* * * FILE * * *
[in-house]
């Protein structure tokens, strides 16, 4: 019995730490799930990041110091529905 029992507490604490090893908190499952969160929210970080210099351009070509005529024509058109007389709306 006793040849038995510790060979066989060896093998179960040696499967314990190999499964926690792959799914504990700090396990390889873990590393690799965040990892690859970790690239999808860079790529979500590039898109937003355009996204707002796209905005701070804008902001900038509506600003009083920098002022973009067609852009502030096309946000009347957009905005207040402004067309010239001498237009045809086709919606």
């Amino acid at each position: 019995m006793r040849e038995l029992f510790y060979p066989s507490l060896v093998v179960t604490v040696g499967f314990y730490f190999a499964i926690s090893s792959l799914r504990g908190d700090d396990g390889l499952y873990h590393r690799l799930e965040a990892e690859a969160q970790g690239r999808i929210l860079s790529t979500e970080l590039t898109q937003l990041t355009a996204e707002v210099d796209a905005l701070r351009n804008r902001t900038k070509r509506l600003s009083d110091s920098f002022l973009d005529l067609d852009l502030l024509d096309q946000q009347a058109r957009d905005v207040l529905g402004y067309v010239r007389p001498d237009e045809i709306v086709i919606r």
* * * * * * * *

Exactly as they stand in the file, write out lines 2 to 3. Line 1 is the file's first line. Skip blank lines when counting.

């Protein structure tokens, strides 16, 4: 019995730490799930990041110091529905 029992507490604490090893908190499952969160929210970080210099351009070509005529024509058109007389709306 006793040849038995510790060979066989060896093998179960040696499967314990190999499964926690792959799914504990700090396990390889873990590393690799965040990892690859970790690239999808860079790529979500590039898109937003355009996204707002796209905005701070804008902001900038509506600003009083920098002022973009067609852009502030096309946000009347957009905005207040402004067309010239001498237009045809086709919606």
């Amino acid at each position: 019995m006793r040849e038995l029992f510790y060979p066989s507490l060896v093998v179960t604490v040696g499967f314990y730490f190999a499964i926690s090893s792959l799914r504990g908190d700090d396990g390889l499952y873990h590393r690799l799930e965040a990892e690859a969160q970790g690239r999808i929210l860079s790529t979500e970080l590039t898109q937003l990041t355009a996204e707002v210099d796209a905005l701070r351009n804008r902001t900038k070509r509506l600003s009083d110091s920098f002022l973009d005529l067609d852009l502030l024509d096309q946000q009347a058109r957009d905005v207040l529905g402004y067309v010239r007389p001498d237009e045809i709306v086709i919606r």